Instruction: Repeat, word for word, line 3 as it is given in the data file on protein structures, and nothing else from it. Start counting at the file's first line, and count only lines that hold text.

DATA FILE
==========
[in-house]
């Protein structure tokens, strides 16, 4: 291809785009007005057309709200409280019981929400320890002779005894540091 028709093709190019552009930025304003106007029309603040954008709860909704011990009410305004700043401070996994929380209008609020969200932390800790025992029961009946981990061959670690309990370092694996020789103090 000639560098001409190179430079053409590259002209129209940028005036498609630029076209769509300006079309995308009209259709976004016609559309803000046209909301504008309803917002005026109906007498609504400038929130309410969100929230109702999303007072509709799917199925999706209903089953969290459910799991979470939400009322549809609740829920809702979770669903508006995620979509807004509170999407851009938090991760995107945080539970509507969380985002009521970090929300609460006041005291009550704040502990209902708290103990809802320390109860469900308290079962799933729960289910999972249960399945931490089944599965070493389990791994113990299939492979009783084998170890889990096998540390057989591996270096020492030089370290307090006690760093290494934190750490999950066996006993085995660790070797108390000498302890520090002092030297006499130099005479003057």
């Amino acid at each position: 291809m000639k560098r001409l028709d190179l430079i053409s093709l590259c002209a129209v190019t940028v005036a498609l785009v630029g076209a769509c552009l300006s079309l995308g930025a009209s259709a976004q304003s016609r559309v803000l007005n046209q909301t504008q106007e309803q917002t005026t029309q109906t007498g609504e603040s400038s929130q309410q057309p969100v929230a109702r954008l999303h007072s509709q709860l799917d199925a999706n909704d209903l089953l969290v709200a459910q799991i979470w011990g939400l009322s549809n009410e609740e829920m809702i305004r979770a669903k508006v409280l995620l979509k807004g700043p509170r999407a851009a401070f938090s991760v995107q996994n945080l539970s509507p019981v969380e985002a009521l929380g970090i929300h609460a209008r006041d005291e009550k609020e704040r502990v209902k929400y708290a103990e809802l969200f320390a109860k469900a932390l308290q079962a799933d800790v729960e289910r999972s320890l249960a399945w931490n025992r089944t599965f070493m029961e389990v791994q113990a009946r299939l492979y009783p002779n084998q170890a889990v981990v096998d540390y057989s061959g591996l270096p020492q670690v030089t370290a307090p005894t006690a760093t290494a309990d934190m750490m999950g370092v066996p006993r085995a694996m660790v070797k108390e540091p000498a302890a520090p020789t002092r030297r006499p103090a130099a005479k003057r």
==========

């Amino acid at each position: 291809m000639k560098r001409l028709d190179l430079i053409s093709l590259c002209a129209v190019t940028v005036a498609l785009v630029g076209a769509c552009l300006s079309l995308g930025a009209s259709a976004q304003s016609r559309v803000l007005n046209q909301t504008q106007e309803q917002t005026t029309q109906t007498g609504e603040s400038s929130q309410q057309p969100v929230a109702r954008l999303h007072s509709q709860l799917d199925a999706n909704d209903l089953l969290v709200a459910q799991i979470w011990g939400l009322s549809n009410e609740e829920m809702i305004r979770a669903k508006v409280l995620l979509k807004g700043p509170r999407a851009a401070f938090s991760v995107q996994n945080l539970s509507p019981v969380e985002a009521l929380g970090i929300h609460a209008r006041d005291e009550k609020e704040r502990v209902k929400y708290a103990e809802l969200f320390a109860k469900a932390l308290q079962a799933d800790v729960e289910r999972s320890l249960a399945w931490n025992r089944t599965f070493m029961e389990v791994q113990a009946r299939l492979y009783p002779n084998q170890a889990v981990v096998d540390y057989s061959g591996l270096p020492q670690v030089t370290a307090p005894t006690a760093t290494a309990d934190m750490m999950g370092v066996p006993r085995a694996m660790v070797k108390e540091p000498a302890a520090p020789t002092r030297r006499p103090a130099a005479k003057r």